CutBank, the University of Montana’s biannual literary journal, features fiction, poetry, and literary nonfiction by both established and emerging authors. The journal’s most recent edition, CutBank 88, exhibits a distinct Americanness in terms of place and identity. Like the characters in Courtney Graggett’s mythic story “Dry Border,” a father and son who are Mexican immigrants in southwest Texas, the readers of CutBank 88 also traverse the physical challenges and emotional complexities of life in contemporary American culture.
“Come and Play” is a nonfiction piece written by Christopher Collins, a combat veteran and Assistant Professor of English at Wilmington College. His story recounts his experiences following a traumatic brain injury suffered during a stateside airborne training mission. His narrative weaves together excerpts from various performance evaluations during his military career, as well as incorporates flashbacks from his time in combat and his first-person account of a cognitive medical examination. Collins accurately shows the strains that such an injury can have on close relationships, and he artfully portrays the political realities facing American veterans with these types of injuries. By juxtaposing shining descriptions of his military accomplishments and recommendations for promotion with the frustrations caused by his physical deficits revealed in the course of his examination, Collins is able to share the nature of these types of injuries and how they can simply go ignored.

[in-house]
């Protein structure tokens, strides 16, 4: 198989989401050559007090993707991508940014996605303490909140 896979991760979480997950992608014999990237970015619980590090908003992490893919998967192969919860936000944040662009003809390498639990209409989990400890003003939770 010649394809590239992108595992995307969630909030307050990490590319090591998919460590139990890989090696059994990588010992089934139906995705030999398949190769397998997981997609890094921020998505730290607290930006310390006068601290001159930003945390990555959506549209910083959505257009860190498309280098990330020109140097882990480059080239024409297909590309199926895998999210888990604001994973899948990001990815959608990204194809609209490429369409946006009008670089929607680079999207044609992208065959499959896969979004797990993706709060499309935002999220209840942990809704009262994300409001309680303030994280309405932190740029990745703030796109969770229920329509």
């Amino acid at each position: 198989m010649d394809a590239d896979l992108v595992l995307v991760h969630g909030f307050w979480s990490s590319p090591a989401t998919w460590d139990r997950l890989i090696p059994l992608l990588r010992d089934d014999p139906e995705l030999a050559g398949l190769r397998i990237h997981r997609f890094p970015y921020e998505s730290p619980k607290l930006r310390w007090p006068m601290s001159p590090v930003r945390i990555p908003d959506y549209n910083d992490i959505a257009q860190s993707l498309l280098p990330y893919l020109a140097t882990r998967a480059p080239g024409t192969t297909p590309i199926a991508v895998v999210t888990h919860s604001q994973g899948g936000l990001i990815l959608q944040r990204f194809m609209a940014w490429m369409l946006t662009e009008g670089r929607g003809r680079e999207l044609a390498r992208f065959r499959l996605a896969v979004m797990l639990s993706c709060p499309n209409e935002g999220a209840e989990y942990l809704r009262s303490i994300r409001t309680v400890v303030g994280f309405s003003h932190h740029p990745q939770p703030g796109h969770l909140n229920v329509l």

Amie Irwin’s poem “tertial” examines mortality and grief through the burying of a dead bird, found “woundless but struck.” The “we” who buried the bird are two women and, while specified, their experience belongs to the “we,” inviting all readers into the burial experience. Irwin’s use of caesura, extended em dashes, and line breaks emphasize words while defamiliarizing others. The strangeness, the otherworldliness of this poem, suites its subject matter. When the speaker explains that “we buried the bird to remake the shape” and that “we buried the bird to hold it / in the home of our throats,” the reader is reminded of how we might try and remake the dead in our memories, of the grief lumped in our own throats.
In CutBank 88, there is also a place where prose and poetry meet. “Rut,” a flash fiction by Henry Goldkamp, seems at home in the confluence. The narrator of the story addresses a “you,” an ex-spouse who still evokes an attraction. After marrying a second time, the narrator explains that the “two yellow wedding bands served as unholy talismans to ward you away with.” The poem concludes that the rings were “two little Indian merchants filling my head with chintzy trinkets commemorating our war.” Phrases with such near alliterative, nearly-assonate qualities show the poetics in Goldkamp’s prose. With almost one third of American marriages ending in divorce, Goldkamp is telling an all too familiar story in a fresh way, just as all the pieces in CutBank 88 are as contemporary as they are American, stories as personal as they are politically poignant.
August Amoroso is a reader for Portland Review. He is a BFA in creative writing student at Portland State University.